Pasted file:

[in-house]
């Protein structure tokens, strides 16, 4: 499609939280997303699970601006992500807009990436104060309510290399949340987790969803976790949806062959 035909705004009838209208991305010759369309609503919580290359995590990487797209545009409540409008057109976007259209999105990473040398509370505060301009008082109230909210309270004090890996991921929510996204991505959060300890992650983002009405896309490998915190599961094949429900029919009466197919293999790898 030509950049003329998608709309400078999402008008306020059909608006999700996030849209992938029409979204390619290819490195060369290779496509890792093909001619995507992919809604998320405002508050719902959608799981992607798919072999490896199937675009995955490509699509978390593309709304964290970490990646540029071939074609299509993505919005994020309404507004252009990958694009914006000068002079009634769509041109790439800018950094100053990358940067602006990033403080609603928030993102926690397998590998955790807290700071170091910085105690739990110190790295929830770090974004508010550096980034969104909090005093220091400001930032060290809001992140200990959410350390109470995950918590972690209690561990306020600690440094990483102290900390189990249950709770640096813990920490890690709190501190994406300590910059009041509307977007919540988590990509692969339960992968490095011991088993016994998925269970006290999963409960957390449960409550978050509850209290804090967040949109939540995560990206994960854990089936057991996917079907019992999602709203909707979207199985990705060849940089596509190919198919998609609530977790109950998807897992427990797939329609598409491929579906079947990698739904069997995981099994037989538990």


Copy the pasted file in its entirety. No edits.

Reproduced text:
[in-house]
């Protein structure tokens, strides 16, 4: 499609939280997303699970601006992500807009990436104060309510290399949340987790969803976790949806062959 035909705004009838209208991305010759369309609503919580290359995590990487797209545009409540409008057109976007259209999105990473040398509370505060301009008082109230909210309270004090890996991921929510996204991505959060300890992650983002009405896309490998915190599961094949429900029919009466197919293999790898 030509950049003329998608709309400078999402008008306020059909608006999700996030849209992938029409979204390619290819490195060369290779496509890792093909001619995507992919809604998320405002508050719902959608799981992607798919072999490896199937675009995955490509699509978390593309709304964290970490990646540029071939074609299509993505919005994020309404507004252009990958694009914006000068002079009634769509041109790439800018950094100053990358940067602006990033403080609603928030993102926690397998590998955790807290700071170091910085105690739990110190790295929830770090974004508010550096980034969104909090005093220091400001930032060290809001992140200990959410350390109470995950918590972690209690561990306020600690440094990483102290900390189990249950709770640096813990920490890690709190501190994406300590910059009041509307977007919540988590990509692969339960992968490095011991088993016994998925269970006290999963409960957390449960409550978050509850209290804090967040949109939540995560990206994960854990089936057991996917079907019992999602709203909707979207199985990705060849940089596509190919198919998609609530977790109950998807897992427990797939329609598409491929579906079947990698739904069997995981099994037989538990």